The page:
Here is an astounding statistic: Of the roughly 196,000 tonnes of wild seafood harvested by B.C. fishers in 2018, worth about $476 million, around 85 per cent is exported, Marc Fawcett-Atkinson reported in an article in The National Observer in September.
Meanwhile, “like most of Canada, [B.C.] imports between 70 and 90 per cent of the seafood British Columbians eat, according to federal data.”
That seems to me more than a bit crazy; it may make some sort of weird economic sense, but does it strike you as common sense?
This and much else herein about the B.C. fishery came from what I think of as “the other Suzuki Foundation” — the T. Buck Suzuki Environmental Foundation. (Actually, for historical accuracy, they were the original Suzuki Foundation, and the better-known David Suzuki Foundation had to get permission to use the name.)
Tatsuro “Buck” Suzuki was born on the Fraser River to a family of Japanese-Canadian fishermen in 1915. While initially interned along with other Japanese-Canadians in 1941, he was later recruited as as an intelligence officer by the British Army.
He helped to investigate war crimes in India and Singapore, before returning to B.C. in 1947. Once home, he played a major role in reconciling Japanese-Canadian fishermen with the United Fishermen and Allied Workers Union (UFAWU).
He remained an activist in the union and worked to protect fish habitat until he died in 1977. The foundation was set up by members of the UFAWU in 1981 to continue his legacy.
The foundation is committed not only to protecting the fish and their habitat, but the fish harvesters and their communities. Their vision is “a future of abundant, sustainable fisheries and healthy ecosystems that support thriving coastal communities in B.C.”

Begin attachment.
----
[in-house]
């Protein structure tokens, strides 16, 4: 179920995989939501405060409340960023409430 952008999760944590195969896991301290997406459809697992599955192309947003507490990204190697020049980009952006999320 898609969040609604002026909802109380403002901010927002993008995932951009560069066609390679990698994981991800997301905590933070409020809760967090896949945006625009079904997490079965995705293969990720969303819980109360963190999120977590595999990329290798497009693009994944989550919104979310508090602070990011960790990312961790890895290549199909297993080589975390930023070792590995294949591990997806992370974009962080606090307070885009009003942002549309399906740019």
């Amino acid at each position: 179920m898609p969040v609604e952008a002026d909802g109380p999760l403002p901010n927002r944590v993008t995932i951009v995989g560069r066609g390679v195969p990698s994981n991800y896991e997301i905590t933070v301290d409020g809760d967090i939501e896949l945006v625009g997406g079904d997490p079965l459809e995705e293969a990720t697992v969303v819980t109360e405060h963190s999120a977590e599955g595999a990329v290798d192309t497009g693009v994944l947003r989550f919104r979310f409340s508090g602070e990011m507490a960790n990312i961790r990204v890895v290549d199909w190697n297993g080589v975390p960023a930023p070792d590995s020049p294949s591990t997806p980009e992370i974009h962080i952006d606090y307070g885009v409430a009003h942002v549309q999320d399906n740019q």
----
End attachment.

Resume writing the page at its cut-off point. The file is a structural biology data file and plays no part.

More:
Many of those communities, of course, are First Nations communities, with generations of experience in managing and harvesting the ocean’s bounty.
In a presentation to Conversations for a One Planet Region in February 2019, Jim McIsaac, the executive director of the foundation noted: “Fisheries are arguably the most sustainable food source on our planet – we don’t have to water or feed them, weed or till the soil, add fertilizer or pesticides, we just have to harvest sustainably.”
And wild fish, the foundation points out on its website, “is local, sustainable, and healthy food.” But oddly “this is often overlooked in the creation of fisheries and food policy, in marine governance processes, and in environmental activism.”
Along with Ecotrust Canada and others, the foundation is one of the key players in the Fisheries for Communities network, which brings together Indigenous and non-Indigenous fish harvesters, small businesses, fishmongers, chefs, restaurateurs, fishing families, community organizations and citizens.
Collectively, the website states, they have “grown tired and frustrated watching the many social, cultural, and economic benefits of our fisheries increasingly flowing to outside investors and large scale global corporations at the cost of local fishing families and communities.”
According to a 2018 report by the foundation and Ecotrust Canada, this is the result of “a conscious policy choice to corporatize and consolidate … (which) has concentrated economic gains in the hands of a few investors” – and they don’t even need to be in the fishing business.
The federal policy, the report says, is the antithesis of factors found in the world’s most successful fisheries, including requiring that licences or quotas be held by owner-operators; preventing processing or non-fishing companies from owning licences or quotas; not allowing the leasing, trading or sale of quota to non-harvesters; and managing the fishery with harvesters (who must be members of a cooperative or fish harvester organization) and their community.
The neglect of B.C.’s coastal fishing communities is not confined to the federal government, although it is the principal player. In speaking with The National Observer, Jim McIsaac noted, “The pre-election Stronger B.C. report didn’t mention fisheries, seafood, ocean, marine or coastal. It could have been written for Saskatchewan. Very surprising for a coastal province.”
So, if like me, you think we need a vibrant and sustainable local fishery and that it should be a priority to provide healthy wild seafood for local consumption, you may want to check out and support the work of the T. Buck Suzuki Foundation and the Fisheries for Communities network.
Dr. Trevor Hancock is a retired professor and senior scholar at the University of Victoria’s School of Public Health and Social Policy